Women’s History Month 2021
“We have nothing to fear for the future, except as we shall forget the way the Lord has led us.” —Ellen White
Dr. Lauretta Kress was the first female physician in Montgomery County and the first female surgeon registered in the state of Maryland. Her husband, Dr. Daniel Kress, was the first medical superintendent of the Washington Sanitarium. In 1916, Lauretta Kress opened a maternity ward at the “San” known as the Kress Maternity and Children’s Hospital. Under her direction, the “hospital within the hospital” exclusively treated expectant mothers and children. In a career at Washington Sanitarium that spanned more than two decades, Lauretta Kress delivered more than 5,000 babies.
The legacy created by Lauretta and Daniel Kress is much appreciated in Adventist HealthCare, and they personified in their life and work the mission and values of our organization. Being reminded of this history, even briefly, helps demonstrate the value of the designation of March as Women’s History Month.
Too often the history books have glossed over or virtually ignored the history and contributions made by women across every aspect of life. Women’s History Month seeks to correct this, and it is a welcome opportunity to affirm the fundamental role of women as leaders and influencers.
Women represent more than 70% of the healthcare workforce in the United States. The history of healthcare—as illustrated by narratives like the story of Lauretta Kress—cannot be written without recognition of the foundational role of women in our work.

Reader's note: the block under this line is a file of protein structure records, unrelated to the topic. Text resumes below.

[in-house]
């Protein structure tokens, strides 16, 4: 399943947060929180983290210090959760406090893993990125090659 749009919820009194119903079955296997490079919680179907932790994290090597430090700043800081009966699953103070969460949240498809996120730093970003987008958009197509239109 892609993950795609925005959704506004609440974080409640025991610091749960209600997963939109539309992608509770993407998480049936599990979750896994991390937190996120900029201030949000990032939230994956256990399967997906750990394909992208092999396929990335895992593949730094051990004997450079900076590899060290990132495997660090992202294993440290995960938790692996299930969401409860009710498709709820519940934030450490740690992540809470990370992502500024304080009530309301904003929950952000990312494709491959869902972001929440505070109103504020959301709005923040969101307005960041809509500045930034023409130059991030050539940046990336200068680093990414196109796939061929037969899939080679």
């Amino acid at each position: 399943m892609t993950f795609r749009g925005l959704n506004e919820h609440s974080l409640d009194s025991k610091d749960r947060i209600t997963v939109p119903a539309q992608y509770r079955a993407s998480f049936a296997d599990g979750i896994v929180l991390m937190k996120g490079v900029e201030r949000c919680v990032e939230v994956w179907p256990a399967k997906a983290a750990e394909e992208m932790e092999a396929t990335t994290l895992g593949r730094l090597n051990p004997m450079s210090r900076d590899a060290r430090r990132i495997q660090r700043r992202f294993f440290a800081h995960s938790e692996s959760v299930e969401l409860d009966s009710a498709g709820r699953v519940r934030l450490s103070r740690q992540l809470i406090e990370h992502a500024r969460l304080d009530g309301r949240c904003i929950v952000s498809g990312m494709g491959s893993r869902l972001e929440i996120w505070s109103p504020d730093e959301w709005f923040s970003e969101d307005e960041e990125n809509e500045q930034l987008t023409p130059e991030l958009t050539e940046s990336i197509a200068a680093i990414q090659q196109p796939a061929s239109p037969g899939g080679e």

Elizabeth Blackwell was the first woman in the United States to receive a medical degree in 1849—graduating at the top of her class. Rebecca Lee Crumpler became the first Black female physician in the U.S. in 1864. Today there are more than 350,000 female physicians in the United States.
In 2020, for the first time, the majority of U.S. medical students were women. Despite gender bias and prejudice, women have persisted. Women are significantly engaged in creating the future as leaders, and their influence should—and will—continue to grow.
Myra Sadker, educator and activist, wrote, “Each time a girl opens a book and reads a womanless history, she learns that she is worth less.” I don’t want that to happen to my daughters or nieces or to the young people whom I’ve had the opportunity to watch grow up and become adults. I don’t want any girl or young woman to have that experience.
Please join me in the celebration of Women’s History Month—in healthcare and throughout our society. May we be more mindful of the opportunities to support and expand our understanding of the difference women make in our mission to the communities we serve.